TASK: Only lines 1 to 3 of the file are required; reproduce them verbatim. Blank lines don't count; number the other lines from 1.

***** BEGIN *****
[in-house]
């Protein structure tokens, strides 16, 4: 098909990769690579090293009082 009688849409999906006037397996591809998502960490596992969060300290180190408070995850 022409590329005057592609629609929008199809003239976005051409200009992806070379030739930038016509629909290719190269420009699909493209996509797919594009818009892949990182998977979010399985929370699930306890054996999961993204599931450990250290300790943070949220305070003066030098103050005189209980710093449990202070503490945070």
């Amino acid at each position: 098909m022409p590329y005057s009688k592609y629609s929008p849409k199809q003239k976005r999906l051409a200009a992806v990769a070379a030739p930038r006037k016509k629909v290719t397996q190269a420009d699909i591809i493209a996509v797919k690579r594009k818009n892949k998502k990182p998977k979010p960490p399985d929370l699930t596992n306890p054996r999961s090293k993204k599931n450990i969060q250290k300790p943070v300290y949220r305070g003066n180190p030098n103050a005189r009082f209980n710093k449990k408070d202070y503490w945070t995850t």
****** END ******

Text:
[in-house]
């Protein structure tokens, strides 16, 4: 098909990769690579090293009082 009688849409999906006037397996591809998502960490596992969060300290180190408070995850 022409590329005057592609629609929008199809003239976005051409200009992806070379030739930038016509629909290719190269420009699909493209996509797919594009818009892949990182998977979010399985929370699930306890054996999961993204599931450990250290300790943070949220305070003066030098103050005189209980710093449990202070503490945070």
């Amino acid at each position: 098909m022409p590329y005057s009688k592609y629609s929008p849409k199809q003239k976005r999906l051409a200009a992806v990769a070379a030739p930038r006037k016509k629909v290719t397996q190269a420009d699909i591809i493209a996509v797919k690579r594009k818009n892949k998502k990182p998977k979010p960490p399985d929370l699930t596992n306890p054996r999961s090293k993204k599931n450990i969060q250290k300790p943070v300290y949220r305070g003066n180190p030098n103050a005189r009082f209980n710093k449990k408070d202070y503490w945070t995850t």